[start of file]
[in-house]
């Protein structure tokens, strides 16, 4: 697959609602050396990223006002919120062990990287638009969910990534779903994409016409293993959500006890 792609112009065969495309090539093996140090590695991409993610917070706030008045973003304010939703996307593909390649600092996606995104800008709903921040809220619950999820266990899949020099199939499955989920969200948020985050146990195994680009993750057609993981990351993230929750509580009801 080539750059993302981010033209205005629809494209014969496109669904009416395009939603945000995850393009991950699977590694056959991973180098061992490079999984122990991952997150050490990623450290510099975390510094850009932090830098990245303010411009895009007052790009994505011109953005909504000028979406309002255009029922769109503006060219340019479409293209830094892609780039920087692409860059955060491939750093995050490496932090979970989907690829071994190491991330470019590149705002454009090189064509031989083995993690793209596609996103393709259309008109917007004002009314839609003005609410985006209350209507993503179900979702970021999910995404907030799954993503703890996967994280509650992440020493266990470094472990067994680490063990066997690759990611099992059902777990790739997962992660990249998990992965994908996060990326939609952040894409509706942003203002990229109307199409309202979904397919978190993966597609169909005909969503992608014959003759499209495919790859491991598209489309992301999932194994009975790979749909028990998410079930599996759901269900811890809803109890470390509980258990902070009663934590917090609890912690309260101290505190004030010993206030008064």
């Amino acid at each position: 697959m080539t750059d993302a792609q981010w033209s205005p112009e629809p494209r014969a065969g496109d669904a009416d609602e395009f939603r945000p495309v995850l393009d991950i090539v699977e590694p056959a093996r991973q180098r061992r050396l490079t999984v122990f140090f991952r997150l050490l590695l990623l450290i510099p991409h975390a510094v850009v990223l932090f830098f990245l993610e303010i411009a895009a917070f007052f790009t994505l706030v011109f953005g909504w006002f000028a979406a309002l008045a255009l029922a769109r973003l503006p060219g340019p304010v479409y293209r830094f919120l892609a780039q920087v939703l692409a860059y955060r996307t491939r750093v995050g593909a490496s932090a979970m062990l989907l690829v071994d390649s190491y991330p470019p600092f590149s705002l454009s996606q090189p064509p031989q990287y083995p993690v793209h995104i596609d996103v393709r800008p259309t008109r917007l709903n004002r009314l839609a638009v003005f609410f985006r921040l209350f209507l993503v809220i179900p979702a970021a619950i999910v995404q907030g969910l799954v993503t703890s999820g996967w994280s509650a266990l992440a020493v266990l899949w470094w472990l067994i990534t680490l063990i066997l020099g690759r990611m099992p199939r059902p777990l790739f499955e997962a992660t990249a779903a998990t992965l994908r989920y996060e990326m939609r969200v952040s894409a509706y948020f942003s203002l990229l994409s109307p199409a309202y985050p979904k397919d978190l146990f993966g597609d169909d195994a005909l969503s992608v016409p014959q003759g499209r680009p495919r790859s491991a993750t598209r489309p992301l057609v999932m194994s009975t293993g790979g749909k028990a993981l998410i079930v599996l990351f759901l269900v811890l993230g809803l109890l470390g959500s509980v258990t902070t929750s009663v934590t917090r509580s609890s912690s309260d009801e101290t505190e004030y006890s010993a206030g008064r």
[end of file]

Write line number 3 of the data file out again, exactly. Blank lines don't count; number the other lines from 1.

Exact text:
């Amino acid at each position: 697959m080539t750059d993302a792609q981010w033209s205005p112009e629809p494209r014969a065969g496109d669904a009416d609602e395009f939603r945000p495309v995850l393009d991950i090539v699977e590694p056959a093996r991973q180098r061992r050396l490079t999984v122990f140090f991952r997150l050490l590695l990623l450290i510099p991409h975390a510094v850009v990223l932090f830098f990245l993610e303010i411009a895009a917070f007052f790009t994505l706030v011109f953005g909504w006002f000028a979406a309002l008045a255009l029922a769109r973003l503006p060219g340019p304010v479409y293209r830094f919120l892609a780039q920087v939703l692409a860059y955060r996307t491939r750093v995050g593909a490496s932090a979970m062990l989907l690829v071994d390649s190491y991330p470019p600092f590149s705002l454009s996606q090189p064509p031989q990287y083995p993690v793209h995104i596609d996103v393709r800008p259309t008109r917007l709903n004002r009314l839609a638009v003005f609410f985006r921040l209350f209507l993503v809220i179900p979702a970021a619950i999910v995404q907030g969910l799954v993503t703890s999820g996967w994280s509650a266990l992440a020493v266990l899949w470094w472990l067994i990534t680490l063990i066997l020099g690759r990611m099992p199939r059902p777990l790739f499955e997962a992660t990249a779903a998990t992965l994908r989920y996060e990326m939609r969200v952040s894409a509706y948020f942003s203002l990229l994409s109307p199409a309202y985050p979904k397919d978190l146990f993966g597609d169909d195994a005909l969503s992608v016409p014959q003759g499209r680009p495919r790859s491991a993750t598209r489309p992301l057609v999932m194994s009975t293993g790979g749909k028990a993981l998410i079930v599996l990351f759901l269900v811890l993230g809803l109890l470390g959500s509980v258990t902070t929750s009663v934590t917090r509580s609890s912690s309260d009801e101290t505190e004030y006890s010993a206030g008064r």